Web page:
6 Male Birth Control Methods in Development
Guys, the time when you'll have more power over procreation is almost here.
There is is a limited range of choices for male contraceptives, with most methods making women responsible for preventing unwanted pregnancies.
The first is the ubiquitous, if not unpopular a barrier method: in other words, a condom. The second is a vasectomy, a surgical procedure that prevents sperm from entering a man’s urethra and eventually fertilizing the egg.
But researchers are making progress in giving men greater options, many of which have moved from being purely hypothetical to entering the early testing stages.
These are some of the more promising male birth control technologies in development, including updates on their current statuses.
Developed by Revolution Contraceptives, LLC, Vasalgel takes a unique approach to male birth control. In many ways similar to the aforementioned vasectomy, Vasalgel prevents sperm from being released through the urethra. But while a vasectomy cuts the vas deferens, Vasalgel instead uses an injection of a polymer gel to block the release of sperm.
A key benefit to is that, unlike a vasectomy, Vasalgel is designed to be reversible. Another injection flushes out the blockage and thus restores the potential for conception.
Right now Vasalgel is going through animal testing in the US. Meanwhile, a similar system developed by Dr. Sujoy Guha has proceeded to human trials in India.
2. Vibliome Therapeutics’ Non-Hormonal Pil
This oral medication inhibits the homeodomain-interacting protein kinase 4 (HIPK4), which has been proven to be a key component of male fertility.
Vibliome Therapeutics is definitely a company and process to look out for, emphasized by it recently winning a $500,000 research grant from the Male Contraceptive Initiative
Speaking about the grant, Executive Director of the Male Contraception Initiative, Aaron Hamlin, said “Vibliome has a great team and a great concept. Its non-hormonal and focuses on the later stages of sperm maturation. We hope that by supporting their pre-clinical work we can get them closer to Phase I human clinical trials down the road.”
Another oral contraceptive that’s progressing is developed from a plant native to Indonesia. But unlike the approach of Vibliome Therapeutics’, Gendarussa affects the production of sperm in a way that prevents it from being able to penetrate a female egg’s outer shell.
Professor Bamband Prajogo has been studying Gendarussa since 1985 and has also been conducting human trials trails with volunteers to test its effectiveness and duration.
In May 2017, Harsen Laboratories announced plans to release the pill in 1.5 years. “[It] will be marketed to Indonesia and the world. It is the first of its kind, no one has ever developed this before,” said President Director of Harsen Laboratories, Mr. Haryoseno.
Another approach is a project to create a compound that binds a special compound to Eppin, the protein found in sperm. The goal is to immobilize sperm and consequently prevent fertilization.
Eppin Pharma Inc. has been leading this pursuit, with preclinical studies through the University of North Carolina’s O’Rand Laboratory, to create this “…effective, short-term, and fully reversible oral contraceptive for use by men.”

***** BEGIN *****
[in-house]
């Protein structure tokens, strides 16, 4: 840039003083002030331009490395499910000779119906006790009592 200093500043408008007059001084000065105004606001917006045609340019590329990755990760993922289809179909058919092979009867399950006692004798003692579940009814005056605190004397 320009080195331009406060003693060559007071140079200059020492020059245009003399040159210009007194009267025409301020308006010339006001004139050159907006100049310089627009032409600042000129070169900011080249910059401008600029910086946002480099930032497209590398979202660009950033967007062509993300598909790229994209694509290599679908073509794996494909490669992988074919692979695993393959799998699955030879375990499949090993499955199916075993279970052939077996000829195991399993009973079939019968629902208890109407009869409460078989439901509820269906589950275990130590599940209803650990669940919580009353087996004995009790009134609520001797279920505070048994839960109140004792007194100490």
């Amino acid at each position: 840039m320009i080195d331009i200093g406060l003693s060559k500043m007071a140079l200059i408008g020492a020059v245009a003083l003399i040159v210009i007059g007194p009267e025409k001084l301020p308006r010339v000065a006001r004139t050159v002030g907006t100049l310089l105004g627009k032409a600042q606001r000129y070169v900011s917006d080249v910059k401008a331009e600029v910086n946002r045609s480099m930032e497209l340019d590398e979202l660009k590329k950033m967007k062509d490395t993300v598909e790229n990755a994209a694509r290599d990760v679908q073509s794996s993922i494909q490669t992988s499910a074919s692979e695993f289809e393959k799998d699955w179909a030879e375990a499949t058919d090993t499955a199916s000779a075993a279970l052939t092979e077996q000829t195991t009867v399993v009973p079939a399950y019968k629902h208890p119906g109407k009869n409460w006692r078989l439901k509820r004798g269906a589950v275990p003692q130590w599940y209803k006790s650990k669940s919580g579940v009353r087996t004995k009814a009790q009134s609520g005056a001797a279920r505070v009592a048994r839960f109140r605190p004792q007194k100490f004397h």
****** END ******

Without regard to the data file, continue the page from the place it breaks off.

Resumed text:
The good news is the technique is being tested for possible toxic reactions, and if that hurdle is cleared it will be set to move into Phase 1 trials.
5. Clean Sheets Pill
What is particularly intriguing about this new possible method of male contraception is its ease of use. In fact, the Clean Sheets Pill could be taken a little as two hours before sex and last up to 24 hours.
Developed by two King’s College of London researchers, Dr. Christopher Smith and Dr. Nnaemeka Amobi, the pill works by causing the longitudinal muscles in the male’s vas deferens to relax, thus preventing sperm from being pushed outward.
Additionally, it causes the accessory glands to hold off on producing fluid. Thus it's Clean Sheets Pill moniker.
Additional research is still needed, as well as further development to make sure it works to completely prevent undesired fertilization. However, if successful this method could also seriously reduce the spread of seminal fluid that carries Sexually Transmitted Infections (STIs).
6. NIH’s topical gel
Finally, there is news that a new method of male contraception using a topically applied gel is entering a four-year human trial. The gel, which is made of two synthetic hormones, progestin, and testosterone, reduces the number of sperm a man produces. The progestin does the actual suppression while the testosterone counterbalances the effects of the progestin.
Developed by the National Institutes of Health (NIH), the gel would need to be applied daily to the shoulders and upper arms to be effective. Even if a dose is forgotten, gel developer Diana Blithe of the NIH’s child health and human development program says there would still be a 72-hour window of effectiveness.
A male pill that could change the world
The development of any of these new male contraception technologies—plus dozens more that are being researched—could very well mean a profound shift in sexual dynamics between men and women.
Perhaps we’ll see a rise in casual, non-reproductive sex? Though there’s also the risk that we will see the spread of STIs, as condoms are recklessly dismissed in favor of only popping a male pill.
But the biggest change may be that women would be freed from being solely responsible for birth control.
Men, meanwhile, could very well undergo a new level of enlightenment: a total change in how they view and act on birth control
As, for the first time, it will be their turn to remember to take their pill.
Image sources: Quote Catalog